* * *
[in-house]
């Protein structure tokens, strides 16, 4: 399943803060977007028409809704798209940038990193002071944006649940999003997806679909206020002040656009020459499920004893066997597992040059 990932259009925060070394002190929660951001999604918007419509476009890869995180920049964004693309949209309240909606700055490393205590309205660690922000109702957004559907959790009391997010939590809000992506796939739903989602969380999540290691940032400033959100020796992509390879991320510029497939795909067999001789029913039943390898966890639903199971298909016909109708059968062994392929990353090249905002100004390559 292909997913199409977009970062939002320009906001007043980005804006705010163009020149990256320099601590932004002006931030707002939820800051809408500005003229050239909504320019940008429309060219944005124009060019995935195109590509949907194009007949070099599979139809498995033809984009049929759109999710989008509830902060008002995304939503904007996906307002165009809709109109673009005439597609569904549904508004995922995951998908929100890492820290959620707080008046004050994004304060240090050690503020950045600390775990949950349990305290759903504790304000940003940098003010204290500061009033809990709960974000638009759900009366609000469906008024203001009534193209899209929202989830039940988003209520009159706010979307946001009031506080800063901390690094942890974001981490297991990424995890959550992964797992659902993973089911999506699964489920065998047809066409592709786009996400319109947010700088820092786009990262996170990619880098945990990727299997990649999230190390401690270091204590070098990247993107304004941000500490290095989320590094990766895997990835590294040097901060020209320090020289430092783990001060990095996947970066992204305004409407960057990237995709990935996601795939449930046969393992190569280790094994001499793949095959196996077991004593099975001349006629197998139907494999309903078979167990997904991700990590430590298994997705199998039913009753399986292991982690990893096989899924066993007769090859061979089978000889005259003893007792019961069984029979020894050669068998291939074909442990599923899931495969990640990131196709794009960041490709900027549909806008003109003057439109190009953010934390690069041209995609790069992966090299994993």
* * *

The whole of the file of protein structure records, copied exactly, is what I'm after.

[in-house]
């Protein structure tokens, strides 16, 4: 399943803060977007028409809704798209940038990193002071944006649940999003997806679909206020002040656009020459499920004893066997597992040059 990932259009925060070394002190929660951001999604918007419509476009890869995180920049964004693309949209309240909606700055490393205590309205660690922000109702957004559907959790009391997010939590809000992506796939739903989602969380999540290691940032400033959100020796992509390879991320510029497939795909067999001789029913039943390898966890639903199971298909016909109708059968062994392929990353090249905002100004390559 292909997913199409977009970062939002320009906001007043980005804006705010163009020149990256320099601590932004002006931030707002939820800051809408500005003229050239909504320019940008429309060219944005124009060019995935195109590509949907194009007949070099599979139809498995033809984009049929759109999710989008509830902060008002995304939503904007996906307002165009809709109109673009005439597609569904549904508004995922995951998908929100890492820290959620707080008046004050994004304060240090050690503020950045600390775990949950349990305290759903504790304000940003940098003010204290500061009033809990709960974000638009759900009366609000469906008024203001009534193209899209929202989830039940988003209520009159706010979307946001009031506080800063901390690094942890974001981490297991990424995890959550992964797992659902993973089911999506699964489920065998047809066409592709786009996400319109947010700088820092786009990262996170990619880098945990990727299997990649999230190390401690270091204590070098990247993107304004941000500490290095989320590094990766895997990835590294040097901060020209320090020289430092783990001060990095996947970066992204305004409407960057990237995709990935996601795939449930046969393992190569280790094994001499793949095959196996077991004593099975001349006629197998139907494999309903078979167990997904991700990590430590298994997705199998039913009753399986292991982690990893096989899924066993007769090859061979089978000889005259003893007792019961069984029979020894050669068998291939074909442990599923899931495969990640990131196709794009960041490709900027549909806008003109003057439109190009953010934390690069041209995609790069992966090299994993």